# Geometric interpretation of transfer map on homology

Let $$f\colon M\to N$$ a smooth surjective map of compact oriented manifolds of the same dimension. Then there is a map $$f_!\colon H_i(N)\to H_i(M)$$ obtained from the induced map on cohomology combined with Poincaré duality. This map has several names. I have seen it called the transfer, umkehr or wrong-way map. And it is treated in several question on mathoverflow and math.stackexchange:

Pullback map in homology

Reference for push-pull formula in cohomology

https://math.stackexchange.com/questions/4683875/pullback-of-homology-via-trace-and-poincar%C3%A9-duality

I am interested in a geometric interpretation of this map in the following situation. Assume that there is an open subset $$U\subset N$$ such that, letting $$V=f^{-1}(U)$$, the restriction $$f|_V\colon V\to U$$ is an $$r$$-sheeted covering map ($$r\in\mathbb{N}$$) and $$N'\subset U$$ a compact oriented submanifold. If I understood correctly the answers and comments from the questions above, then we have

$$f_!([N'])=[f^{-1}(N')]$$.

Is this correct? And is there a reference for this? Several books in the answers and comments to the questions above are mentioned but I have actually not found this statement.

I should also say that I want to use this statement in a paper (if true!) and neither me nor the audience of the paper are experts on algebraic topology. So I would very much appreciate a reference where this fact is explicitly stated or at least a statement which easily implies this fact.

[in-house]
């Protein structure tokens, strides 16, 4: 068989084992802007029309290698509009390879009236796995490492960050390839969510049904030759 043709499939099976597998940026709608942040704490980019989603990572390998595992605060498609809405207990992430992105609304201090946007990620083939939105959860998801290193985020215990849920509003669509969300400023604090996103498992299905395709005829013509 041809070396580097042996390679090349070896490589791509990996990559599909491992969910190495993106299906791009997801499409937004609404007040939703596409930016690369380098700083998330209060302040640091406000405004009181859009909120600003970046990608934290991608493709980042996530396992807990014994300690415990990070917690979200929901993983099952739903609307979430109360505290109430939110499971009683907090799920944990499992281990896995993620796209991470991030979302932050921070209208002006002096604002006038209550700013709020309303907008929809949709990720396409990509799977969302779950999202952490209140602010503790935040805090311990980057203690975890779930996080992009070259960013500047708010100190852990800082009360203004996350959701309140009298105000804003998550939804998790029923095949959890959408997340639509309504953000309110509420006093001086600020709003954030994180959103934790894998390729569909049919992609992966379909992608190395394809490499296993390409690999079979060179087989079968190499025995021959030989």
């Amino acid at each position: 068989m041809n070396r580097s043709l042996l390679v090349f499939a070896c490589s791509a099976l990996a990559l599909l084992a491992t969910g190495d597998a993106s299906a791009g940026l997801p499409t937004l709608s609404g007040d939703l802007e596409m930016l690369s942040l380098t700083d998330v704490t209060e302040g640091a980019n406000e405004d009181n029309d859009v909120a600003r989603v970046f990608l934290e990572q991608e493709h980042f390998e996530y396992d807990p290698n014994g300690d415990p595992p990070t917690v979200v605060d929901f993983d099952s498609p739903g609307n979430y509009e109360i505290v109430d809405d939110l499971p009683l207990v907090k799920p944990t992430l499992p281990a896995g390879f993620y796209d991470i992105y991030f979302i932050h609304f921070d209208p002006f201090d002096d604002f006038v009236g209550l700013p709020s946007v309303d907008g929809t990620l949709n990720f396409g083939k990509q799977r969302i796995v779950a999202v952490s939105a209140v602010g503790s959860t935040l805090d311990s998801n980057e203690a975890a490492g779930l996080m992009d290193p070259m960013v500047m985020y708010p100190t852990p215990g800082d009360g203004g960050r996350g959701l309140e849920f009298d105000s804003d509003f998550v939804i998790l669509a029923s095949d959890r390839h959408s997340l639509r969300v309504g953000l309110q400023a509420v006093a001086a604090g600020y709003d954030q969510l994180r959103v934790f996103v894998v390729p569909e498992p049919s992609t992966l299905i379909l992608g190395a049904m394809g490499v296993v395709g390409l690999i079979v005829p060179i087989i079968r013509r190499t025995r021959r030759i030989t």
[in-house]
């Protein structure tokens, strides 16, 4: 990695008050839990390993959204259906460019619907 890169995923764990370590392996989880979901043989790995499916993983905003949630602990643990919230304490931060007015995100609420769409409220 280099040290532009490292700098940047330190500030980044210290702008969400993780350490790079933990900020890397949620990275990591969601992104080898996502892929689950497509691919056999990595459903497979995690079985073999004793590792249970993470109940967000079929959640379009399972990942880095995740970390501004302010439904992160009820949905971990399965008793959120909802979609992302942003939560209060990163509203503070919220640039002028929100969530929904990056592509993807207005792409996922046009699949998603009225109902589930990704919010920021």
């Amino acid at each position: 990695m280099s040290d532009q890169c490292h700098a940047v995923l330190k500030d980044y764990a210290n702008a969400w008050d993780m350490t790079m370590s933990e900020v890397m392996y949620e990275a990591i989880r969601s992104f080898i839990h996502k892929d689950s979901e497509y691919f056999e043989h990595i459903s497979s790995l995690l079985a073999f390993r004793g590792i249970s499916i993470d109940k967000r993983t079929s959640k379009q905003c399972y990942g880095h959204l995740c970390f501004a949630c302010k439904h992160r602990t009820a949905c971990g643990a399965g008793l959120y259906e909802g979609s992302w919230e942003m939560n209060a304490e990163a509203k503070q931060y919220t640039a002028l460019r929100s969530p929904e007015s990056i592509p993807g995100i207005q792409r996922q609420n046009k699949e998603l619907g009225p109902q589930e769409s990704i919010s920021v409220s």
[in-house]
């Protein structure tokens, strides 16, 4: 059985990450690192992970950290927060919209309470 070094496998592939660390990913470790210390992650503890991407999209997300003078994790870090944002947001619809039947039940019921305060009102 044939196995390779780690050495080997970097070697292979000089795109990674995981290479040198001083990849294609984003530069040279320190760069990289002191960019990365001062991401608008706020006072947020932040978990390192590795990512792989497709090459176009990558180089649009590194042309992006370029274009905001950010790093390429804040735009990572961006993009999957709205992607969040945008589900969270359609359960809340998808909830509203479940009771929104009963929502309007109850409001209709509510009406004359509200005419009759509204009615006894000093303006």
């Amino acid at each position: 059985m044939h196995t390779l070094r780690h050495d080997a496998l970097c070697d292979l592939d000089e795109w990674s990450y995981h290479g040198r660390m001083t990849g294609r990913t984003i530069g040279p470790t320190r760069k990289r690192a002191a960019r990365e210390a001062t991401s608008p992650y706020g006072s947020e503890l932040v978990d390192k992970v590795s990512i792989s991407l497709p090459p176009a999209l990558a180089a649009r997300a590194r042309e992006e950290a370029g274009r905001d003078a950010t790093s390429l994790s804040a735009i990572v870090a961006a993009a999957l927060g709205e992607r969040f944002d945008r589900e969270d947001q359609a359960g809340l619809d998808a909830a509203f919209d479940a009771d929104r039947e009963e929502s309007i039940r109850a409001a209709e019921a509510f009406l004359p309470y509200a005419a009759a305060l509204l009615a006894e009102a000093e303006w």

Edit: One can construct $$f_!$$ also in the case when $$M$$ and $$N$$ are oriented manifolds with boundary and $$f^{-1}(\partial N)=\partial M$$ (and all other assumptions the same). Now the map map $$f_!\colon H_i(N)\to H_i(M)$$ is obtained from the induced map on cohomology relative to the boundaries combined with Lefschetz duality. Is the conclusion $$f_!([N'])=[f^{-1}(N')]$$ still true? We still assume $$f|_V\colon V\to U$$ being a $$r$$-sheeted covering, neither $$U$$ nor $$V$$ intersect the boundaries of $$M$$ and $$N$$, and $$N'\subset U$$ a compact oriented submanifold (without boundary).

Let $$K\subset N$$ be a compact oriented smooth submanifold of codimension $$k$$ in an oriented smooth manifold $$N$$, $$T\subset N$$ a tubular neighbourhood of $$K$$ and $$\tau$$ a $$k$$-form on $$N$$ supported on $$T$$ such that the restriction of $$\tau$$ to the fibre of $$T$$ over any point of $$K$$ (which is of course diffeomorphic to $$\mathbb R^k$$) has compact support and integrates to 1. Then the class of $$\tau$$ in $$H^k_c(N)$$ is Poincaré dual to $$[K]$$. Such a $$\tau$$ always exists; it is called a Thom form. This is discussed in Bott, Tu, Differential forms in algebraic topology, § 5--6.

If $$M$$ is an oriented smooth manifold, $$f:M\to N$$ a smooth map transversal to $$K$$ and $$T$$ a sufficiently small tubular neighbourhood of $$K$$, then $$f^{-1}(T)$$ is a tubular neighbourhood of $$f^{-1}(K)$$; one can arrange trivializations in such a way that $$f$$ maps any fibre of $$f^{-1}(T)$$ diffeomorphically to a fibre of $$T$$. So the pullback via $$f$$ of a Thom form for $$K$$ will be a Thom form for $$f^{-1}(K)$$. This proves the desired statement $$f_!([K])=[f^{-1}(K)]$$.

• Hi igorf, thanks a lot! Does this by any chance also work when $M$ and $N$ are manifolds with boundaries and the $f^{-1}(\partial N)=\partial M$?
– Hans
May 14, 2023 at 11:44
• (see the edits for the precise setup/question)
– Hans
May 14, 2023 at 11:51
• Hi Hans! Let's remove the boundaries. This doesn't change homology, and the map $\overset\circ f:\overset\circ M\to\overset\circ N$ remains proper. Is your $f_!$ equal to the composition $H_*(N)\simeq H_*(\overset\circ N)\simeq H^*_c(\overset\circ N)\xrightarrow{f^*} H^*_c(\overset\circ M)\simeq H_*(\overset\circ M)\simeq H_*(M)$? If so, then the same reasoning works just as well. May 14, 2023 at 12:55
• Ah, right. Thanks!
– Hans
May 14, 2023 at 15:48